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What’s Up With Fashion’s Weird Religious Experience?

What’s Up With Fashion’s Weird Religious Experience?

Last week, popular TikTok celeb Addison Rae found herself on the business end of a social media uproar when she posted a now-deleted selfie on Instagram wearing wearing the infamous “Holy Trinity Bikini” — a bikini top from hip fashion brand Praying that has “Father” on one side, “Son” on the other and you can probably guess what’s on the bottom.

It’s the sort of thing that seems designed to make people mad and it was successful, generating a backlash so loud that the star eventually deleted the post. But while the Holy Trinity Bikini might the edgiest example, Praying has mined Christian symbolism for lots of its pieces — making deliberately provocative statements like “God’s Favorite” and a verse from Corinthians onto shorts, handbags and crop tops. And the brand is a hit, counting among its fans the likes of Olivia Rodrigo, Halsey and Christina Aguilera.

And Praying isn’t the only brand looking to the Lord for fashion inspo. I NEED GOD started out as a cheeky pandemic-era meme account page that walked a fine line between kitsch and sincerity, racking up a huge follower count with the sort of Christianese your grandma decorated her home with but in 2022 lands with a gently satirical touch. I NEED GOD was started by four queer friends whose energy hit an online nerve and now run a popular merch store with phrases like a woman’s swimsuit that says “I Need God Every Minute of My Life,”  a “God Is Obsessed With You” crop top and a pair of booty shorts with “My favorite artist is God because He created this.” splayed across the butt.

Yes, from Kanye West’s Sunday Service merch to the Met Gala’s 2018 theme, fashion is having a religious experience. One of the top luxury brands in the game right now is Jerry Lorenzo’s Fear of God. As with many elements of Gen Z couture, it’s an open question as to how seriously any of this is meant to be taken. Lorenzo is very open about how his style is wrapped up in his genuine faith, but it’s a little less clear with younger, troll-ier brands. GQ found an Instagram comment on an I NEED GOD post that sums the ethos up nicely: “Pretty sure this page is 6 layers deep but unironically true.”

Gen Z has mastered the art of making a joke out of anything and everything. Some argue that we’ve entered a nihilistic era in our culture, following years of political unrest, a rocky economy and, of course, a pandemic. And all that negative energy stirring inside has to have an outlet somewhere, right? What better way to reflect your inner turmoil than with your outermost layer?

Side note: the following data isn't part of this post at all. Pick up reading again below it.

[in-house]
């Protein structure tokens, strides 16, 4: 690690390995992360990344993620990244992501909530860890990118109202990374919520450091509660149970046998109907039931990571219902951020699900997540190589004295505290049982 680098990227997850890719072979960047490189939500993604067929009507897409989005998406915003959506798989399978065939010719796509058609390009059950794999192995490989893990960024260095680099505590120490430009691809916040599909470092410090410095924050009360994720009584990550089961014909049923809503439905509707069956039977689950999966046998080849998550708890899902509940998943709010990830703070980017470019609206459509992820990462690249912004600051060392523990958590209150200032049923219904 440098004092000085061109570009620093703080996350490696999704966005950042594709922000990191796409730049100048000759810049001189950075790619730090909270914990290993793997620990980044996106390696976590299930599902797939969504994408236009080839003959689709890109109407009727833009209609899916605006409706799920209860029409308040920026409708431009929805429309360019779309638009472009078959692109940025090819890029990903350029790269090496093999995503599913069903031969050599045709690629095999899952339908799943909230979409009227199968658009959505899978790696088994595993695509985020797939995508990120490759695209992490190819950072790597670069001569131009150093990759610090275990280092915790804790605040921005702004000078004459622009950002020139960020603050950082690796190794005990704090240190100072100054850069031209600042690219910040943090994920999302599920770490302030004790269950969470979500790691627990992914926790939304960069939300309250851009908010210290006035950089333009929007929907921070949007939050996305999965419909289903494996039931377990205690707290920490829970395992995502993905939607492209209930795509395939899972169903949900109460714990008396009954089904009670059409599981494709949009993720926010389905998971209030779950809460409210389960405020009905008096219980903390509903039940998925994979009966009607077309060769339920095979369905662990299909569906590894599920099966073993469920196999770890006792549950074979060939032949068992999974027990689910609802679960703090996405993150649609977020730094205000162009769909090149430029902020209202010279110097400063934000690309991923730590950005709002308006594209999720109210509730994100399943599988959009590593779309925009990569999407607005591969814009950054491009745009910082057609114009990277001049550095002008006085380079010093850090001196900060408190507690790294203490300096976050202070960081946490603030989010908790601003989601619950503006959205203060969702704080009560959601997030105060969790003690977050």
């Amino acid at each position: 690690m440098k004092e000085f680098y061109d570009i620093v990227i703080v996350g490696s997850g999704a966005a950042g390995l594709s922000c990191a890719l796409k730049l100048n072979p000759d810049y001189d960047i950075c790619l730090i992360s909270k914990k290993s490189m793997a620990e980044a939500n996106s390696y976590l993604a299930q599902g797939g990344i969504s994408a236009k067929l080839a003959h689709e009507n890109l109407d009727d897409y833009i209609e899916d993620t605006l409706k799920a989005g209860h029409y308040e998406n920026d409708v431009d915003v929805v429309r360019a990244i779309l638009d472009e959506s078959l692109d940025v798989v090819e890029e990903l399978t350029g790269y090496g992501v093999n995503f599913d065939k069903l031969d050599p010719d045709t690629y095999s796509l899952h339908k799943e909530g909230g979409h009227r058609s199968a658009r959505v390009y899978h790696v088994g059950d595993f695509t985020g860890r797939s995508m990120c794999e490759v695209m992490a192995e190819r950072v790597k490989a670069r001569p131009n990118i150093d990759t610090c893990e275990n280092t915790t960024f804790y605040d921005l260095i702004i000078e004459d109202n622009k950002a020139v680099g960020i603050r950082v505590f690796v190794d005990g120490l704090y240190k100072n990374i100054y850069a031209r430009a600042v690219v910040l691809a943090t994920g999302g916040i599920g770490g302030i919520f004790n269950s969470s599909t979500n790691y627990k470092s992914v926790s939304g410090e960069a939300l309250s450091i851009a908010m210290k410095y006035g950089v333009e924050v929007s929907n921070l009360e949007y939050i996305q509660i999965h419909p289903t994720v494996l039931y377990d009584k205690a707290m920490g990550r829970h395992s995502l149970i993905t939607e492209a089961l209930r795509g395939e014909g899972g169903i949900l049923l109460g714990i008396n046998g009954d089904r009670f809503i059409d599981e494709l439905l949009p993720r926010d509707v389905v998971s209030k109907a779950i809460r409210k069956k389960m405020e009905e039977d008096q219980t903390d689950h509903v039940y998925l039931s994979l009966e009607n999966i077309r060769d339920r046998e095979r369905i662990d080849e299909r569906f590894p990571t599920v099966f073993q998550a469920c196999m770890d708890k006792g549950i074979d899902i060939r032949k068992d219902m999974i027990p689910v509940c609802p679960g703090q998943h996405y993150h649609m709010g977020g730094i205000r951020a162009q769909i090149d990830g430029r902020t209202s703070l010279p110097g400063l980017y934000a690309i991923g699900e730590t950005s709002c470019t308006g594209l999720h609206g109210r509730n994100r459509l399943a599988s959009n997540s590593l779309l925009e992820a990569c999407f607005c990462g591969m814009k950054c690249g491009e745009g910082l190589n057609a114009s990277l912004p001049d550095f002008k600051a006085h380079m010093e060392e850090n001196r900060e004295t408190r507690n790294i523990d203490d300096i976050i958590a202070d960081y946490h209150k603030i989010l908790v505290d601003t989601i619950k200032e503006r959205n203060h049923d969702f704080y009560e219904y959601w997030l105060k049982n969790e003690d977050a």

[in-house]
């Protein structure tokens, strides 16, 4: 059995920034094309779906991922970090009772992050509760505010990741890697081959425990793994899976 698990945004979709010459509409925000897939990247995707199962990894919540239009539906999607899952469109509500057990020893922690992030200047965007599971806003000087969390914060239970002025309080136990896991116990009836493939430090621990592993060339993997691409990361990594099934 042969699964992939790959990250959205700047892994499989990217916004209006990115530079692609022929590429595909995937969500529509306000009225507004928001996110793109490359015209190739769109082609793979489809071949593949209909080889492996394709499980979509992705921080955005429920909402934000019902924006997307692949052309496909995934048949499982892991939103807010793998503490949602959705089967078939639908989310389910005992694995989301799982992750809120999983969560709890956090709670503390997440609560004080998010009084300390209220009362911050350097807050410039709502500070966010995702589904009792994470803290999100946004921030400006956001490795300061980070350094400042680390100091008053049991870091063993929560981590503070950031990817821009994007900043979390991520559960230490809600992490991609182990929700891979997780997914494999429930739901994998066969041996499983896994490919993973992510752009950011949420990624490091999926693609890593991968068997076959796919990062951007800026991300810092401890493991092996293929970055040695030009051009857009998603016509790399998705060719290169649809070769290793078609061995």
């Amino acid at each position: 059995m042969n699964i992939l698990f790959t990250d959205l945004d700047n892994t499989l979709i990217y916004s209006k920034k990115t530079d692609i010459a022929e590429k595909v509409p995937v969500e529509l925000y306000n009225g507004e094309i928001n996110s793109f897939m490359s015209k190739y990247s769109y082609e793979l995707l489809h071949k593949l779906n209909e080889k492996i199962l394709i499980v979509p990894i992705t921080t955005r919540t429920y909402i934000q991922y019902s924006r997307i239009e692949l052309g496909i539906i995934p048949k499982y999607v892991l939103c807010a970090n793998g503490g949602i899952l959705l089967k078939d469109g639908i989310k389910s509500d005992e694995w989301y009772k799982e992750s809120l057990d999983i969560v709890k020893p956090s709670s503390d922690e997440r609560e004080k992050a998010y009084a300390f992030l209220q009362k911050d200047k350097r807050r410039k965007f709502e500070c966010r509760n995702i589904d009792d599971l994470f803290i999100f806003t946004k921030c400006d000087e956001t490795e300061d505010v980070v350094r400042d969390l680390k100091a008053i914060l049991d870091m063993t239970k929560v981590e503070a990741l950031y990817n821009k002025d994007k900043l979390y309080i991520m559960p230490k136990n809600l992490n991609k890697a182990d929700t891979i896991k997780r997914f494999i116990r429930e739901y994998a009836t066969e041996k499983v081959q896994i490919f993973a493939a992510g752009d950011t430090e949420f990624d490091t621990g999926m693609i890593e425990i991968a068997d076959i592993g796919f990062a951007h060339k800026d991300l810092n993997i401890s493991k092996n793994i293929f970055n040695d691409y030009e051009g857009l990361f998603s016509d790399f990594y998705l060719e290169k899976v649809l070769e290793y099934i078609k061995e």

One of I NEED GOD’s founders, Kyle Hide, told GQ Magazine that there’s at least a measure of belief in what they’re putting out there. “The world is so crazy, nothing makes sense anymore,” he said. “All meaning is breaking down. No one knows how to act with each other. And we’re so alienated and the computers are dividing us through the algorithm and like, you just got to surrender to God at this point, because ‘there’s nothing that’s gonna save us’ kind of vibe.”

Younger people have nihilistic rep. It’s understandable. Growing up in a burning world of wealth inequality and multiple raging pandemics will do that to a generation. This energy often gets funneled through a grid of bleak sarcasm and gallows humor online, where jokes about everything from Covid-19 to who “really” did 9/11 are par for the course. But just because it’s got the structure of a joke doesn’t mean it’s not real. Maybe Hide is onto something here. Maybe this particular bit of creative expression does — or at least can — have a a real element of surrender to it.

It’s a bit of an irony. For decades, churches have been desperately trying to make Jesus cool while holding Him at arm’s length. Church fashions might subtly invoke Christianity via goofy wordplay or movies that try to get you in the door by pretending not to be Christian before springing an altar call at the last minute. But now, multiple brands that aren’t affiliated with any church are finding huge success in just wearing Christian truisms on their literal sleeve (or, uh, elsewhere) and inviting shoppers to live their truth.

Which isn’t to say the Holy Trinity Bikini is the most effective tool of evangelism on the market — although if it’s between that and Chick Tracks, let’s just call it a draw. Clearly, these places are having fun pushing buttons, mixing wholesome momcore energy in with skimpy fashions for the sheer chaos of it. It’s not exactly what you’d call respectful although, on the scale of things worth getting upset about these days, it ranks fairly low.

Many religions have had to suffer the indignity of watching elements of their faith get appropriated into kitschy consumerism traps, from funky Buddha toys to chakra aesthetics, the American culture has never considered anything very sacred when there’s a reasonable buck to be made out of it. Jesus merchandise has been available for decades, behind various degrees of seriousness, sacredness and solemnity, from gold cross necklaces to religio-political posturing. It’s a little late to get mad about it now.

And in this particular case, there is some level of sincerity at play. The rocks cry out to God, after all, and maybe, in some ways, a fashion brand is helpless to do any less. As one of I NEED GOD’s T-shirts reads: “Just a friendly reminder that you are loved by the Creator of the sun, moon, stars, galaxies. Talk with Him. He’s not as far as you may think.” A simplistic Sunday School message, sure, but it’s as true as it gets. And for Rae and anyone else buying Praying gear for the biblical messages, we’ve got great news: There’s a lot more where that came from.

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